"The most interesting thing about artists is how they live."
“I think the heart of this work lies in the search for identity. I don’t live in the US anymore and I have now spent more than half of my life in Europe, so you start to ask yourself questions about identity, family history, belonging and trying to preserve your own history a bit. I can’t say I am influenced by the place where I grew up, it doesn’t exist anymore. I can’t go back there. If anything I am influenced by a memory of the place. I am interested in seeing how it became not only my story but a perfect example of globalization and progress running out of control.”
“The Higley project was the result of several events converging at one time and place. I grew up in the east valley of Phoenix. My sisters moved out to the new housing subdivisions far east of Phoenix, Arizona in 2005, at the height of the housing boom. There is nothing special about this, it was and is happening on the edge of almost every major city in the western world. What interested me was the fact that my grandparents used to be dairy farmers out in this same area and when I visited my sisters in their new house for the first time, I was struck by the contrast of what used to be a farming paradise had become the ‘bedroom community’ for a booming Phoenix.”
“Photographs and images are such a strong way of telling stories, which everybody can read. I don’t want to sound super cliché but you don’t need to speak the same languages to understand. That’s what I think is so beautiful about photography, it doesn’t need a translation when looking at it. I am not good with words, even answering these questions for you guys from Art Narratives takes some time. I guess this is the only way for me to actually tell and share stories. I am thirty years old and growing up, we -my generation- had a big transition in ways of communicating. The internet plays a huge roll in this too. Even now we are still developing and visual literacy is becoming increasingly important. As we are communicating more and more through images on a daily basis; whenever there is a cry smiley face emoji, which was chosen the word of 2015 by Oxford Dictionaries by the way. Or a sloth GIF that exactly explains your emotion at the moment.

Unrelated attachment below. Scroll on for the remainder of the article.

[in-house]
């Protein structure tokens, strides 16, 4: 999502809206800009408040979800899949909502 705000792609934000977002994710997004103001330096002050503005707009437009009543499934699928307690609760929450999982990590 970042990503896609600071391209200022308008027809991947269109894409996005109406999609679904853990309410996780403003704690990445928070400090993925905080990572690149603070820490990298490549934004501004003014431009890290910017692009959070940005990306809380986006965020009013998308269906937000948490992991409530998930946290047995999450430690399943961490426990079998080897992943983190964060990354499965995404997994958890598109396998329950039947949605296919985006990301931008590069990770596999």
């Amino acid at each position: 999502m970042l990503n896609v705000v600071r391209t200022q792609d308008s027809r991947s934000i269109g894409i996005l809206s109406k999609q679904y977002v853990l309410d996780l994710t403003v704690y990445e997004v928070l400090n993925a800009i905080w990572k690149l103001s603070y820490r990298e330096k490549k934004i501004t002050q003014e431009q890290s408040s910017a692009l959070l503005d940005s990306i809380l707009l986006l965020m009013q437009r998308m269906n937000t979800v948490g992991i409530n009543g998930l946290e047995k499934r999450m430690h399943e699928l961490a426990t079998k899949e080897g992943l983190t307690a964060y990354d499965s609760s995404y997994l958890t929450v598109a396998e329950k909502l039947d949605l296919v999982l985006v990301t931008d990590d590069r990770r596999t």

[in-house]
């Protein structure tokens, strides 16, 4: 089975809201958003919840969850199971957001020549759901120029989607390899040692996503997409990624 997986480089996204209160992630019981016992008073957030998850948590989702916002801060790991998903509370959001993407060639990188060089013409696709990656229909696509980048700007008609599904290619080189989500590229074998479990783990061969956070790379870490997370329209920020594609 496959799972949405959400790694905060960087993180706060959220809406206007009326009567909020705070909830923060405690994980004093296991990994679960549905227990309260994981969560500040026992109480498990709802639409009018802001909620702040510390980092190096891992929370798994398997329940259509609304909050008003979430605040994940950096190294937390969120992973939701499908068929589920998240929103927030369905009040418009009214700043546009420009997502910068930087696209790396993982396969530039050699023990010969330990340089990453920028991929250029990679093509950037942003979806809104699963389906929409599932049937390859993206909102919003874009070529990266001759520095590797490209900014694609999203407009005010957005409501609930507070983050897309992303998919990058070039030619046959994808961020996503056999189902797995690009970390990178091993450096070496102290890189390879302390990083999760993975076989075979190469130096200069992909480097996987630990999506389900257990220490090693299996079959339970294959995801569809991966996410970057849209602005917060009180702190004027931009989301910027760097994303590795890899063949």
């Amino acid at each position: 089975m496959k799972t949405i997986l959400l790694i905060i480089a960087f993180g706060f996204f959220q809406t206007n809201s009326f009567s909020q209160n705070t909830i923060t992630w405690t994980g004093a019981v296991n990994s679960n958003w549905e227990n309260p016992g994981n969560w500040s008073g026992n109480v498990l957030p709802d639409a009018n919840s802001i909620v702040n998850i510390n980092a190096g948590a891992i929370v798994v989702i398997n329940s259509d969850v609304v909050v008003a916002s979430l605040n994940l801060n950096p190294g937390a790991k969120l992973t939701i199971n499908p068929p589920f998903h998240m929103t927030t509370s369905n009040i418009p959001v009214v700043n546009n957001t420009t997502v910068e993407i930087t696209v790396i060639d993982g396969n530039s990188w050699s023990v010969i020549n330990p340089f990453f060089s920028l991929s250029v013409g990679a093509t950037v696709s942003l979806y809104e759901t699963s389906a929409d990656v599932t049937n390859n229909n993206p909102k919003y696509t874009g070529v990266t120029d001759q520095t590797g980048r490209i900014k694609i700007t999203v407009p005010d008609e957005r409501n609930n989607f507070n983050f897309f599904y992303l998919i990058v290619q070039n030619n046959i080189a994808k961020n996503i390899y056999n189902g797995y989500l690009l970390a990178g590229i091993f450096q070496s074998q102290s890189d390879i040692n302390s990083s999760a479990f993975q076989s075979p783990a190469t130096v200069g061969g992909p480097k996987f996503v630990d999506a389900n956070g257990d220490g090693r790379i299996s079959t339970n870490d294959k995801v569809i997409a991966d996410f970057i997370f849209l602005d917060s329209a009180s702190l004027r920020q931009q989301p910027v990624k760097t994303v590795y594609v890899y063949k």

We are used to be taught in schools how to interpret words or how to read, whenever this is theoretical, poetry and so on. But since the visual literacy is developing on such a high and fast level right now, you see a change in the way –young– photographers at the moment are also picking up new ways of telling stories. Those that blur the borders between documentary and conceptual practices and who are stepping outside of the traditional photojournalistic gaze.”
“Seeing the portraits all together – they show an explosion of personalities. Creating a dialogue with the interior and their members. They are fused with the locations. I felt the need to exclude them from it with the portraits. Deleting the background noise by putting them in a studio surrounding it became more confronting who these people are. A power shift: since they would pose with their arm, becoming an attribute and me shooting a portrait of them.”
“In 2011 a horrible shooting incident took place in the Netherlands, in Alphen aan de Rijn. The young Tristan van der Vlis shot several people in a shopping mall, before taking his own life. The shooter was a member of a range, with a registered weapon license, which allowed him to keep his weapon at home in spite of his psychotic and suicidal tendencies. In the wake of the incident, not only the government but everybody wondered how this was allowed to happen. With just a few shots, Tristan van der Vlis cast a dark shadow over the Dutch shooting culture. The pressure on the clubs is present; the rules have been examined and adjusted. Now the clubs have been given a huge responsibility by the government. Responsibility for their members.”